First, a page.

Issues related to cyber security are certainly not new, especially in the business world. In recent years, serious concerns have arisen as companies have struggled to overcome the security threats they face.
Issues related to cyber security are certainly not new, especially in the business world. In recent years, serious concerns have arisen as companies have struggled to overcome the security threats they face. After major security breaches at businesses like Target, Home Depot, and Sony, the sad reality is that many breaches are difficult to avoid, so another story about cyber security woes shouldn’t have come as a surprise. In this case, however, the surprise was that it appears to have happened in the sports world. A recent report has revealed that the FBI is investigating the possibility a professional baseball team — the St. Louis Cardinals — hacked into the database of another baseball team — the Houston Astros. While this may have happened among sports organizations, there are plenty of things businesses can take away from the alleged incident.
The details surrounding this investigation are still rather vague, in part because both organizations limiting their comments on it. From several sources, it’s been determined that someone was able to infiltrate the Astros’ database, giving them access to sensitive information such as team statistics, scouting reports, potential trades, and other data considered valuable and confidential. No perpetrator has been named specifically, but some details point to the Cardinals, or someone within the Cardinal organization, as having breached the Astros’ server. While the extent of the hack is unknown, some believe it goes as far back as 2012.
As with any security breach situation, it’s important to figure out how it happened in the first place. While once again details are scarce, the major connection between the two teams is Astros general manager Jeff Luhnow, who used to scout for the Cardinals from 2003 to 2011. The FBI has stated that they believe the Cardinals were able to access the Astros’ database by using passwords Luhnow used to have when he was employed in St. Louis. If the Cardinals had passwords at hand, accessing the sensitive data would have been relatively easy.
If it turns out the Cardinals did indeed hack a rival team’s server, the result would be a serious black mark on the organization, outside any penalties handed down by the government and the league. As serious as the situation is, businesses also have a number of things they can learn from it if they wish to increase their own security efforts. All of it starts with passwords. As it appears in this case, old passwords were used to infiltrate another organization’s systems. This reinforces the need for companies to ensure their employees are using complicated passwords that are tough for potential cyber criminals to crack. Strong passwords include those of at least eight characters that incorporate lower and upper case letters, symbols, and numbers. Simply having a strong password isn’t enough, though. That password should be changed on a regular basis so a similar situation like the baseball hacking scandal doesn’t happen.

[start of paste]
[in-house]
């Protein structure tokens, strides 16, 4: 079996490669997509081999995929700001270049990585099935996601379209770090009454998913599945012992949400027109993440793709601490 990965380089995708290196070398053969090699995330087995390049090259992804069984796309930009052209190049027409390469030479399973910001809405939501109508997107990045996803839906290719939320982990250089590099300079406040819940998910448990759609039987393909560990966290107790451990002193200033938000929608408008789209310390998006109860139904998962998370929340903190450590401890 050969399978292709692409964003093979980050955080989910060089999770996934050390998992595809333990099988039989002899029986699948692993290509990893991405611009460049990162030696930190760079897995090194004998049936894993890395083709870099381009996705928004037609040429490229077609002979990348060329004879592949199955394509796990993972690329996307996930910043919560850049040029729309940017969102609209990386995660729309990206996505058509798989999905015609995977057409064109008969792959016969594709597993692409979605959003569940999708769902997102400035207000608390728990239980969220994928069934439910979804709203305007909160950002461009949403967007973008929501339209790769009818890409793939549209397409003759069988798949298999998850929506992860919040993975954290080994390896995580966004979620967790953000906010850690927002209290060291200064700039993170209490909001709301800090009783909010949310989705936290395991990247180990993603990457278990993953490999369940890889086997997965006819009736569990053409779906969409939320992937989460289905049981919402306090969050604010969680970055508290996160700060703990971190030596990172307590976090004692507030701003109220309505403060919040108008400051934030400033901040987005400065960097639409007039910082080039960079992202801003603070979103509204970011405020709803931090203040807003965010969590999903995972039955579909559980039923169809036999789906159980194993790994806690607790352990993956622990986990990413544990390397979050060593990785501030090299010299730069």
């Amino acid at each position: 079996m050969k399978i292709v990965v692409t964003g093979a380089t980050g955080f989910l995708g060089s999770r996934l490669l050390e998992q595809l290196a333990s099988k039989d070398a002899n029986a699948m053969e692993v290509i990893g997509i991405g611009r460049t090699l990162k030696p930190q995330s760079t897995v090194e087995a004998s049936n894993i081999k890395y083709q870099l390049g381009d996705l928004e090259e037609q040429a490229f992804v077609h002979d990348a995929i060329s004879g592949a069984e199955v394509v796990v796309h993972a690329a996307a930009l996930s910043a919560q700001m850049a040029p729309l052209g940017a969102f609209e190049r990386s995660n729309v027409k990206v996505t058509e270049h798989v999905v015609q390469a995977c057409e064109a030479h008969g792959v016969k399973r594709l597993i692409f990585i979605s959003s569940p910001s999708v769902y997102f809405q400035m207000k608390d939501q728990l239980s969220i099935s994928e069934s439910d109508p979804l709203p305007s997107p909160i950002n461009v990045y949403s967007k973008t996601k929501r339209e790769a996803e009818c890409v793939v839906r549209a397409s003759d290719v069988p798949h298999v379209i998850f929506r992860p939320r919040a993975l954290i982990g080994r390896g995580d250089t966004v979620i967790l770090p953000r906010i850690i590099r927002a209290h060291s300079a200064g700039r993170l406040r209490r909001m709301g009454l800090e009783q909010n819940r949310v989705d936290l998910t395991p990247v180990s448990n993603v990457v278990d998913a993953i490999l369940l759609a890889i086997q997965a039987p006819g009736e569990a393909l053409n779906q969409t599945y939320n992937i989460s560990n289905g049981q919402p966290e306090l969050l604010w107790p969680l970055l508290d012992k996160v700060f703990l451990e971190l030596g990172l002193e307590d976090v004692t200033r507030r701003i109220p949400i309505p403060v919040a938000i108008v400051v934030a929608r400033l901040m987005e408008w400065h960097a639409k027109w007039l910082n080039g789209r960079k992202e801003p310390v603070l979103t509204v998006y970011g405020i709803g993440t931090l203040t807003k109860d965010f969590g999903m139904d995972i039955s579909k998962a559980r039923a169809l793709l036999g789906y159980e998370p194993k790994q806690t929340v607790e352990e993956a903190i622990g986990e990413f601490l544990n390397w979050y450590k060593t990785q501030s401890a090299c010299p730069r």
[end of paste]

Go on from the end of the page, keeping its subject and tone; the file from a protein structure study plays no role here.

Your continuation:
Businesses should also review their employee exit policies. They should make sure departing workers don’t take sensitive company passwords and access credentials with them. They also need to retrieve any company data employees may possess. This is especially important in the age of bring your own device (BYOD) policies, where workers may have corporate data on their personal mobile devices. In fact, the issue of BYOD security should always be reviewed since mobile devices represent a potential weak link providing unauthorized access to business networks and systems.
Another point businesses can take away from this situation is the importance of paying attention to similar companies. If a businesses in the same industry is the victim of a security leak, other organizations should go on high alert since they may feature some of the same security measures which were just compromised. Companies can also learn from the security woes of similar businesses, taking into account their mistakes and improving their own features to prevent future breaches from happening.
Perhaps the biggest takeaway from the baseball hacking scandal is the fact that no business is safe from cyber attacks. Whether from a rival organization, foreign government, or independent hacker, security threats are everywhere and no company is exempt from being targeted. The baseball hack is the first of its kind, and now sports organizations realize they could become victims too. Businesses shouldn’t have to wait for the worst to happen before acting. As long as they are aware of the threats and take appropriate measures now, they’ll be better prepared for preventing cyber attacks in the future.